Genus & Species Pisum sativum Variety Speckled Peas (most commonly used) – grows fastest and tallest Dwarf Grey Sugar Peas – bit more leaf with less height Yellow Peas – shorter and tendrils Green Peas – tendrils Seeding rate: 300 g per 10×20” tray Days to harvest: 9-12 Ideal temp: 67 F Possible Challenges: Mold, stem rot
Genus & Species Helianthus annus Variety Black oilseed Seeding rate: 150-180 g per 10×20” tray Days to harvest: 9-12 (prior to second stage) Ideal temp: 70 F Possible Challenges: Mold, stem rot, dehulling Dehulling: Loosely cover the greens with clear plastic during the last 2-3 days of growth. This should trap enough moisture that the hulls will fall off or brush off easily. Increasing light may also help with dehulling.
Genus & Species Fagopyrum esculentum Seeding Rate per 10”x20” flat 120 grams Days to Harvest 10-12 Ideal Temperature 20 C (68 F) Possible Challenges Stem rot
Genus & Species Brassica oleracea (Italica) Variety De Cicco 15-28 grams Days to Harvest 10-16 Ideal Temperature 20 C (68 F) Possible Challenges Low germ, seed drowning, damping off
Genus & Species Raphanus sativus Variety Daikon, China Rose, Red Daikon, Triton, Hong Vit Seeding Rate per 10”x20” flat 72 grams Days to Harvest 8-14 Ideal Temperature 20 C (68 F) Possible Challenges Fuzzy roots are the fine root system, this is not mold
Beets & Swiss Chard
Genus & Species Beta vulgaris cicla Variety Seeding Rate per 10”x20” flat 60-70 grams Days to Harvest 10-16 Ideal Temperature 20 C (68 F) Possible Challenges Dehulling, falling, using too much water Other Microgreen Seeding Rates:





270 g


16 – 18 g


9 – 11 g


60 – 70 g


120 g

Cabbage Family (Brassicas)

15 – 28 g   (4-5 tsp)


15-18 g


70.8  g


50 g


300 g


180 g

Garlic Chives

65 g

Microgreen Mellow Mix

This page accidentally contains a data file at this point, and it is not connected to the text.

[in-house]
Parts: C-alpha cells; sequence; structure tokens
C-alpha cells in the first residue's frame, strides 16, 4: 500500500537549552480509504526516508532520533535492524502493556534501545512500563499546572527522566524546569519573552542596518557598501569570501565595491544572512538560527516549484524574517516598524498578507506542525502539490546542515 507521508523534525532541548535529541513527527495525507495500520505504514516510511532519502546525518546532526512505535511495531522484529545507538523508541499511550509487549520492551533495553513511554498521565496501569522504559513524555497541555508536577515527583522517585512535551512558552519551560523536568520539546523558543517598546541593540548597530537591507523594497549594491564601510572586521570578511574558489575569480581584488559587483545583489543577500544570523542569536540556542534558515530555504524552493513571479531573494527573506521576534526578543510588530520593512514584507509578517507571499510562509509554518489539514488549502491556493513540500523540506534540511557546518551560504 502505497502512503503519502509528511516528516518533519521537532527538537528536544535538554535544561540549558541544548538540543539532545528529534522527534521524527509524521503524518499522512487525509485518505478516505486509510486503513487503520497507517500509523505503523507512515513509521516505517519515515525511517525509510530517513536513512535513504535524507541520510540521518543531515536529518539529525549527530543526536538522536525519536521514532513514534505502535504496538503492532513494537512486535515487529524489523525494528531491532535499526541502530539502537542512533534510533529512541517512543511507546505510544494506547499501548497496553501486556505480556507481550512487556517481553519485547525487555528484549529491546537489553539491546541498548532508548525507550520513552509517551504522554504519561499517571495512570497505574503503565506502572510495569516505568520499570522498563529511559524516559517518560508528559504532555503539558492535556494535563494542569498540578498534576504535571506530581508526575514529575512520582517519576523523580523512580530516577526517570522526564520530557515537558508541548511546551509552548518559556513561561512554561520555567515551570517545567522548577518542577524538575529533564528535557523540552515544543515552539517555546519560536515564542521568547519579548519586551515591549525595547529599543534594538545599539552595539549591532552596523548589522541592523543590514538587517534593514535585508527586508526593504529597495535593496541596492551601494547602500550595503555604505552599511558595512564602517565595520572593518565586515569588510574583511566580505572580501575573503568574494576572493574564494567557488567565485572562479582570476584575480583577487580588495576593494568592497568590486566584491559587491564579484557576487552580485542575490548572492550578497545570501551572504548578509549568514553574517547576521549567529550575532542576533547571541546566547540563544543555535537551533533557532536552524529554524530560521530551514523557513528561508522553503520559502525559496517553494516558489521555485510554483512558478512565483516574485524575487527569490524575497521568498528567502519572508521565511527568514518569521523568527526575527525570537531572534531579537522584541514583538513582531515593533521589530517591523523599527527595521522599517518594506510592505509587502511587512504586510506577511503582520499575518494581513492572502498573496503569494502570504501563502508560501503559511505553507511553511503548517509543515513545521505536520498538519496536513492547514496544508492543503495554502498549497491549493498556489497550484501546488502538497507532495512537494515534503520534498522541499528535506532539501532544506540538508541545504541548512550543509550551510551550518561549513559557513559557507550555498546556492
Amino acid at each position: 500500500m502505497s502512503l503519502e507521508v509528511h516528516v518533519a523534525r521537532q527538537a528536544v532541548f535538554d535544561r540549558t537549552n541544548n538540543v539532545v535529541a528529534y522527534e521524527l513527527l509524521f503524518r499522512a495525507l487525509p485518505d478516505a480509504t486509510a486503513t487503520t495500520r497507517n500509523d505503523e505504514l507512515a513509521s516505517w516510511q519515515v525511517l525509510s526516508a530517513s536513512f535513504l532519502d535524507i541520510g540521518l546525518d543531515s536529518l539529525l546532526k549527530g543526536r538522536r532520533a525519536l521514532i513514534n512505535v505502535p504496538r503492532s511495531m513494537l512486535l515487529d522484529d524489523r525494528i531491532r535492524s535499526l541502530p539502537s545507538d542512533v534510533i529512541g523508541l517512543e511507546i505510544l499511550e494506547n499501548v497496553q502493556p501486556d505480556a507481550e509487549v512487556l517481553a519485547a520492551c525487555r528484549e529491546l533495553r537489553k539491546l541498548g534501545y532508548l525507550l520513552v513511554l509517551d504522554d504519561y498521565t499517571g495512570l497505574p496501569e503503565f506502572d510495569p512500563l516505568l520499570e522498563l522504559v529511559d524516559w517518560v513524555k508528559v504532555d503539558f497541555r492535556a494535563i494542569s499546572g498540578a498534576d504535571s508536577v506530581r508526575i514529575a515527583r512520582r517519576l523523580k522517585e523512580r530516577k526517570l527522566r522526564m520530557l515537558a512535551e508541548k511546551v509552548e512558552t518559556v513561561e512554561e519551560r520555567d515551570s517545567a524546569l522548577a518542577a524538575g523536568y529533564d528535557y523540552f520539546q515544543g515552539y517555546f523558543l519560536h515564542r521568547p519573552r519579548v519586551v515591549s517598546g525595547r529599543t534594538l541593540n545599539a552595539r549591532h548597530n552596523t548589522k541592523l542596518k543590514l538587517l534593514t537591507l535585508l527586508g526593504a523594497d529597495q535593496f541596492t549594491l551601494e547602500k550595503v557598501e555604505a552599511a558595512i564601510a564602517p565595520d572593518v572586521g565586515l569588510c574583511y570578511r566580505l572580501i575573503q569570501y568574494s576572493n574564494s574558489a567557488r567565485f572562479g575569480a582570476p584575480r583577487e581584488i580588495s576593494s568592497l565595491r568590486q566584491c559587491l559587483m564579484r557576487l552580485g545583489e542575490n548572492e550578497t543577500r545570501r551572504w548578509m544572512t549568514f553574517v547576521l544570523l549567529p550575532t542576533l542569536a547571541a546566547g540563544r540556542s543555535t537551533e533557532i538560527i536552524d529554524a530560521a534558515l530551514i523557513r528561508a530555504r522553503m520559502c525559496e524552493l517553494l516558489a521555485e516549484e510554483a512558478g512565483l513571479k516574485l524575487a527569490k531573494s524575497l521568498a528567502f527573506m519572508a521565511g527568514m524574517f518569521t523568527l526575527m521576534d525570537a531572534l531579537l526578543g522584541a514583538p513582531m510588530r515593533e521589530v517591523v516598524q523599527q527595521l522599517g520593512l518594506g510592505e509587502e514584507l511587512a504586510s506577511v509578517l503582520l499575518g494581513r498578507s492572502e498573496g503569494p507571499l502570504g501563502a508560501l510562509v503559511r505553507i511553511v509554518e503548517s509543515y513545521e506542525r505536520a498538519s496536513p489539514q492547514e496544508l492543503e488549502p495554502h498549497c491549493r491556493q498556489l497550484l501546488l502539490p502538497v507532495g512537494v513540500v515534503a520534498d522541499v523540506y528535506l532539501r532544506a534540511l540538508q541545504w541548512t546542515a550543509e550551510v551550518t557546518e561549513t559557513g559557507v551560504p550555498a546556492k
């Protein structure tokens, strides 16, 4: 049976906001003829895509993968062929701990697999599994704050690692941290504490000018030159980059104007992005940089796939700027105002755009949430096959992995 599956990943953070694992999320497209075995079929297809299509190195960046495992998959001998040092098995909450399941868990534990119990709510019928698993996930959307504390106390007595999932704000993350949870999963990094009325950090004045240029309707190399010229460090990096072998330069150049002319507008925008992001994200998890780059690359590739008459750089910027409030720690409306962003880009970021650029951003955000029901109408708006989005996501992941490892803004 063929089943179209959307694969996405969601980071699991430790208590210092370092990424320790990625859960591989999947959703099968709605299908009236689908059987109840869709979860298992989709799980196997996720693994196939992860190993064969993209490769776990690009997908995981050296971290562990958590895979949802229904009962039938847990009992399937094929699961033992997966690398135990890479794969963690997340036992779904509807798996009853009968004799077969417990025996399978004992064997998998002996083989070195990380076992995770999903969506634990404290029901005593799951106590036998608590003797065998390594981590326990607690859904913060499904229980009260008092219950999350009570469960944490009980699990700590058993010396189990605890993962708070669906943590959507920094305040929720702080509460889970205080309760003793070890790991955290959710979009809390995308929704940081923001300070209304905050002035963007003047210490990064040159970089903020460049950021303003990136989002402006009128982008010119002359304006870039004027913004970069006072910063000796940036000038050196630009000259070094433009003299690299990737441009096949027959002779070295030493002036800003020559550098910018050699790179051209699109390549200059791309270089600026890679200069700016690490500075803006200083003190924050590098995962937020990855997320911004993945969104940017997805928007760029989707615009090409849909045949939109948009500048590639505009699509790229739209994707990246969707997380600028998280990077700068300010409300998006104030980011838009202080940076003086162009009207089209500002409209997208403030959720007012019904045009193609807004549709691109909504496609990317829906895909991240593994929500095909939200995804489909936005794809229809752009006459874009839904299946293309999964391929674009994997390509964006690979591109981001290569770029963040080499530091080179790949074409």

25-30 g

Microgreen Salad Mix

300-350 g


270 g


30 – 36 g


300 g


300 g


72 g

Spicy Micro Blend

25-30 g


150 – 180 g

Tokyo Bekana

18.3 g


1.2 g


200-350 g





8 cups


6 cups

Daikon Radish

6 cups


5 cups


10 cups

    • Seasonal Change
      • Ideal temp is 67 F (wheatgrass, peas), 70 F (sunflowers)
      • Ideal humidity is 50%
      • Ex: Growers in Ontario will have to tweak their methods to reduce humidity in the summer
    • Spring wheat- We’ve seen evidence that 3 weeks during spring, wheat undergoes a change where it will do strange things. This happens in the East first, and then the West. After approx 3 weeks, returns to normal.
  2. SEED
    • Lot # of seed?
    • How old? – both new and old seed can be problematic
    • How was it stored?
    • Is this the first time you’ve sprouted it?
  3. SOIL
    • again, use a high quality soil loaded with beneficials- mycorrhizal fungi, bacteria, protozoa, etc. The ‘bad guys’ will always be present to some extent, but the key is to maximize the amount of healthy microbes in your soil. Soil is really important- we’ve seen growers run into big problems with a lot # change in the same brand of soil they’d been using for years.
    • Try new soil- If you’re not using organic soil, try changing.
    • Try a different company or a new lot #
    • Was the same soil working before? Check lot # of soil to see if it’s actually the same.
    • Where is soil stored?
    • Any changes to soil additives?
    • How deep is the soil in the tray? Closer base of sprouts are to top of tray, easier for air to circulate and prevent mould.
    • Do you put soil on top of seeds, or some other soil amendment?
    • Make sure you’re storing your soil in a relatively cool, dry place. Container away from air/pest/environmental contamination
    • Filters clogged or need changing? Change all filters in system
    • Filter incoming air
    • Should have fans or some method of air circulation
    • Are windows open or shut?
    • Basement windows- if using open basement windows for ventilation, there’s a chance fungus, etc. can come in with the air.
    • Have dirt close to top of tray- this allows for better air circulation
    • If trays are stacked on shelves, make sure approx. 8 inches or more between top of grass and top of shelf for proper ventilation. (If using lights, will need more space so grass doesn’t get too warm.)